Washington (CNN) -- Republican presidential hopefuls and President Barack Obama traded barbs Tuesday over policy toward Iran.
In speeches before a powerful pro-Israel lobby group, Republican candidates promised a stronger line against Iran and a closer relationship with Israel if elected.
Three of the four candidates in the GOP primary spoke separately at the annual policy conference of the American Israel Public Affairs Committee (AIPAC).
Rick Santorum and Mitt Romney used the exact same phrase: If they were president, there would be "no gap" between the United States and Israel.
"As president, I'll treat our allies and friends like friends and allies," Romney said, via satellite.
Both candidates also said they see Iran's threat as much bigger than just against Israel.
"A nuclear Iran is not only a problem for Israel. It is a problem for America, and a problem for the world," Romney said.
Santorum, who appeared in person, said that with nuclear weapons, Iran would be "an existential threat to freedom-loving people around the world, which Iran is."
In remarks Tuesday, Obama shot back, characterizing his potential opponents' as "beating the drums of war."
"Now, what's said on the campaign trail -- you know, those folks don't have a lot of responsibilities. They're not commander in chief," he said. "And when I see the casualness with which some of these folks talk about war, I'm reminded of the costs involved in war."
Candidate Newt Gingrich also expressed a harder line, though not as forcefully as his opponents.
Under his watch, the United States would do anything to undermine and replace the Iranian regime short of war, he said.
Santorum described the latest news on Iran -- that the United States and other countries have offered to resume negotiations with Tehran over its nuclear program -- as appeasement. Such steps are delays that lead Iran to not take the United States seriously, he said.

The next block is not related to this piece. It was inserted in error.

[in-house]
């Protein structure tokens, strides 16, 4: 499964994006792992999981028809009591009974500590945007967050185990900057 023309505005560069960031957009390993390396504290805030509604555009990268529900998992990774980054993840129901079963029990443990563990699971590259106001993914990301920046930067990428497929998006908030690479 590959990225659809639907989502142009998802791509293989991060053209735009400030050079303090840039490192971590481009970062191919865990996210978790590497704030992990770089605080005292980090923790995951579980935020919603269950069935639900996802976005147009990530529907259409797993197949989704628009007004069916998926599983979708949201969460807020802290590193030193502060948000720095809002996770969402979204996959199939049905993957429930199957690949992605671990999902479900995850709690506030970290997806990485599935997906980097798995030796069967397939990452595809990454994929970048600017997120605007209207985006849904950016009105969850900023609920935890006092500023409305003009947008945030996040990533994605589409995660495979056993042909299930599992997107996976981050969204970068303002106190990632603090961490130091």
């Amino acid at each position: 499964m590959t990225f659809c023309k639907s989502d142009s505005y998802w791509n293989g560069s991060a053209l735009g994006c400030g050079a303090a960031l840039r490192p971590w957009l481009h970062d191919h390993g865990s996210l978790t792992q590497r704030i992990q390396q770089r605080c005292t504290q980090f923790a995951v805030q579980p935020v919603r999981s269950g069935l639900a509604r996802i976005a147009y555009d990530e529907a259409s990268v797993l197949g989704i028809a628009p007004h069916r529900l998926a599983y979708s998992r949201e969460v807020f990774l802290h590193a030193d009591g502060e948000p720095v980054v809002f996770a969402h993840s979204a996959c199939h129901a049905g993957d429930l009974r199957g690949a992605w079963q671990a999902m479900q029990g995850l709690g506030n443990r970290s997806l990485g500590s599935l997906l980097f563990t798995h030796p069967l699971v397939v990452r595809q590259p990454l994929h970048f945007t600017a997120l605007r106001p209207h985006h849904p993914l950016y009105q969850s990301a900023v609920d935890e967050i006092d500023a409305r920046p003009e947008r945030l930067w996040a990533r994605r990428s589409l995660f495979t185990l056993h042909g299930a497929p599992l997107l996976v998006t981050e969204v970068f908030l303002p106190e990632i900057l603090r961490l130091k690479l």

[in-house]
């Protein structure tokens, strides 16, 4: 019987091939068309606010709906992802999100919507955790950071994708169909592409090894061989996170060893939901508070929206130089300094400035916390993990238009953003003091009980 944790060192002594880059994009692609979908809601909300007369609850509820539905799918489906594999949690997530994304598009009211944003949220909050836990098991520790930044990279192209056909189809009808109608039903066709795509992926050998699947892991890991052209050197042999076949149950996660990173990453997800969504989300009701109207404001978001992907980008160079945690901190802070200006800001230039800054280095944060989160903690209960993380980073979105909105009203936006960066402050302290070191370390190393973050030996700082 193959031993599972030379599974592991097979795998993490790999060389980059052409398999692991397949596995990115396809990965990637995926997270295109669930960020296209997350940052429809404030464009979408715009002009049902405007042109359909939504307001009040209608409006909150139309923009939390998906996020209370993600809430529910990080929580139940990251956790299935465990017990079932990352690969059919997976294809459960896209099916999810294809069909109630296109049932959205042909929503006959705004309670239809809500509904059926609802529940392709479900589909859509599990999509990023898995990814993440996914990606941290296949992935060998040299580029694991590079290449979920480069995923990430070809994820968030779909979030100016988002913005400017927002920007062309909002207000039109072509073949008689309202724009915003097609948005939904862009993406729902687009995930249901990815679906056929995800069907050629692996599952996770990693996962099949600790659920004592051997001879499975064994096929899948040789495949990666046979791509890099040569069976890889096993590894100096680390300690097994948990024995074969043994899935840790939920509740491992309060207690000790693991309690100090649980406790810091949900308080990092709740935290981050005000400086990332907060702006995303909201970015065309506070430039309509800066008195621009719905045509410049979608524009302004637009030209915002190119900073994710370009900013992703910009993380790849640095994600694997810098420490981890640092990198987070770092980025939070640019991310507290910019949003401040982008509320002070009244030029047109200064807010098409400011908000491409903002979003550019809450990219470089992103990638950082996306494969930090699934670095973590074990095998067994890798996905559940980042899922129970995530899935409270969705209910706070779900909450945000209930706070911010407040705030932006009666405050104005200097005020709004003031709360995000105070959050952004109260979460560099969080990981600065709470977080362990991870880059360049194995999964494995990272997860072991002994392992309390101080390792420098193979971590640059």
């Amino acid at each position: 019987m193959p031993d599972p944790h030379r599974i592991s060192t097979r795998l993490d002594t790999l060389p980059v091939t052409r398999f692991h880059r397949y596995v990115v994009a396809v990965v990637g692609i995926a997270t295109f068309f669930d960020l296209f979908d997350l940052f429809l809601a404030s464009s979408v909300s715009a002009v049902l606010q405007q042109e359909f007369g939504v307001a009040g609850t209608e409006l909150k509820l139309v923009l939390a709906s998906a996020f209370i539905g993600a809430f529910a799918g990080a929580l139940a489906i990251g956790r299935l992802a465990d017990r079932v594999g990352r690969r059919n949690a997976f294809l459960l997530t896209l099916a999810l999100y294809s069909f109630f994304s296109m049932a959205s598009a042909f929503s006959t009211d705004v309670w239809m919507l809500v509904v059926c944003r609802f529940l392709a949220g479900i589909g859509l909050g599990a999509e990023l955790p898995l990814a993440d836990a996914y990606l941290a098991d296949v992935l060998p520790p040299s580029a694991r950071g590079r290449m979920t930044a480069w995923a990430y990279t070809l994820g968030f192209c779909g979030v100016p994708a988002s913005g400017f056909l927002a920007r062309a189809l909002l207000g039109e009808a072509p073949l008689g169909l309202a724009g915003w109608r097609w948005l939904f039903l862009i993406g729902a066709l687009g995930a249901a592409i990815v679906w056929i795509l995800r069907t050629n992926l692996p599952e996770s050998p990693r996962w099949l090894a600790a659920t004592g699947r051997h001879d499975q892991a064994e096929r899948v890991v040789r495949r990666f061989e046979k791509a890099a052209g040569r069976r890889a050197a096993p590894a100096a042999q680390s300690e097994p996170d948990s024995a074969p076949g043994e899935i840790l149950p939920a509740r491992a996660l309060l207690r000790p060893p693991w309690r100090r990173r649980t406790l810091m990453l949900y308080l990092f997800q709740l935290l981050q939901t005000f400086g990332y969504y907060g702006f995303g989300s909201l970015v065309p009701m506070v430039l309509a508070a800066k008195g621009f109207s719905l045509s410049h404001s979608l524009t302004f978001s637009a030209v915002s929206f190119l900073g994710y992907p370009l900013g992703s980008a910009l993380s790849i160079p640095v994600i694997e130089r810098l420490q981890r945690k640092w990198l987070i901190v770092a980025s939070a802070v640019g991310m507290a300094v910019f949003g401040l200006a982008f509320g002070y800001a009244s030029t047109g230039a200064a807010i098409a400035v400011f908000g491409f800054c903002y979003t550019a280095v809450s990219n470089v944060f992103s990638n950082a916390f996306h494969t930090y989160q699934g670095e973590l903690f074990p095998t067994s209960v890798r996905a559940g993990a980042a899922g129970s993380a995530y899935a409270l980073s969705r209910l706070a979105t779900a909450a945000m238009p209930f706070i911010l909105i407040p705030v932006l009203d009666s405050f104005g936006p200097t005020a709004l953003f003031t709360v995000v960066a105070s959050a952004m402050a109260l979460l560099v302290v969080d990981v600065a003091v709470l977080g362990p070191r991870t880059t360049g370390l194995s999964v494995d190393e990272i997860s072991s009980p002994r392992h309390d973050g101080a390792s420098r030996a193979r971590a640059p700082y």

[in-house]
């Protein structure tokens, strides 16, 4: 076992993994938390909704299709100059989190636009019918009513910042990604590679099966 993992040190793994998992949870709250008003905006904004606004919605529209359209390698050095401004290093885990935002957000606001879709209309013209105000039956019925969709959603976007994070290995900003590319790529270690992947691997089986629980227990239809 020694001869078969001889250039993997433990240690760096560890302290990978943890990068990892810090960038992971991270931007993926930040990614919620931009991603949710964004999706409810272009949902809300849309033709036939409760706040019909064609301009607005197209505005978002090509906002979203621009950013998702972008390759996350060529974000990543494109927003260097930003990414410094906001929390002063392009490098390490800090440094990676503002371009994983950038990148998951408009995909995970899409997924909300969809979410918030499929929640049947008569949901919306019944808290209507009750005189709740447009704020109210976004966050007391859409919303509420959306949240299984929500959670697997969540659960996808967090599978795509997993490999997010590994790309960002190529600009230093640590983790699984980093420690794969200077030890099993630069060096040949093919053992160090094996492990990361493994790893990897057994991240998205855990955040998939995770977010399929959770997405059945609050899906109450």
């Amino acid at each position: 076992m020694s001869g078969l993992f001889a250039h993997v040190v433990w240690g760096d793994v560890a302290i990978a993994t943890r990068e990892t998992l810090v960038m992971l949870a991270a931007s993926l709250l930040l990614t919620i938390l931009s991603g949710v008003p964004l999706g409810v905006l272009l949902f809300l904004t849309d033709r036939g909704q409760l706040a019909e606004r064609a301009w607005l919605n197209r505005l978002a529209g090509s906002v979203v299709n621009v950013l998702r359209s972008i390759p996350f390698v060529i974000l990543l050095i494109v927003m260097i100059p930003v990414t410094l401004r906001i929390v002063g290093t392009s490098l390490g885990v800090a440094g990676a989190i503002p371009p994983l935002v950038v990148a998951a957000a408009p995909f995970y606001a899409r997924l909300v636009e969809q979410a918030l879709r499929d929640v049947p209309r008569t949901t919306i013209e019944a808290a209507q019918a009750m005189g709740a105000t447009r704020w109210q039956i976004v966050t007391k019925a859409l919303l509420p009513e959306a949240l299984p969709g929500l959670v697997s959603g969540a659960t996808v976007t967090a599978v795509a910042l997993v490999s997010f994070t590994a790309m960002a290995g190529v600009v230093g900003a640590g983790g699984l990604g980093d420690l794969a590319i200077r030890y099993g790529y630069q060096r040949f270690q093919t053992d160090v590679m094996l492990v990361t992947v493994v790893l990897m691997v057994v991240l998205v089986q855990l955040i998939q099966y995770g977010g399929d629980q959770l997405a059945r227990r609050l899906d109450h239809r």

To that effect, Gingrich said, "We would not keep talking while the Iranians keep building."
Romney also said that there is no room for negotiation with Iran.
"We do not have common interests with a terrorist regime," he said.
"What I have said is that we have a window through which we can resolve this issue peacefully, we have put forward an international framework that is applying unprecedented pressure," Obama said. "The Iranians have just stated that they are willing to return to the negotiating table and we have got the opportunity, even as we maintain that pressure, to see how it plays out."
Romney said that if he were elected, he would seek new sanctions against Iran and enforce current sanctions, including by putting "warships at Iran's door."
"I will bring the current policy of procrastination toward Iran to an end," he said.
Santorum also criticized the Obama administration's relations with Israel.
"From everything I've seen from the conduct of this administration, he has turned his back on the people of Israel," he said.
Gingrich took a wider view of the Middle East, beyond Iran.
He railed against the rise of fundamentalist Islamic militants, and accused the current administration of tiptoeing around the real threat to America.
"We need a fundamental reassessment of our understanding of the threat of radical Islam. We need an administration with the courage to use the words 'radical Islam,'" he said.
"We need to be clear that the teaching of hatred, the recruiting of martyrs, the anticipation that children will grow up to be killers, are not a pattern compatible with a peace process," Gingrich added.
Ron Paul was not scheduled to speak to the group.
During his own speech to AIPAC, Obama said that preventing Iran from developing a nuclear weapon is a national security interest of both Israel and the United States, and he pledged that all options -- including a military effort -- are on the table.
His Republican contenders jumped on the speech, saying that Obama's rhetoric does not match his actions.
Obama replied Tuesday, "And, you know, when I see some of these folks who have a lot of bluster and a lot of big talk but when you actually ask them specifically what they would do, it turns out they repeat the things that we've been doing over the last three years, it indicates to me that that's more about politics than actually trying to solve a difficult problem."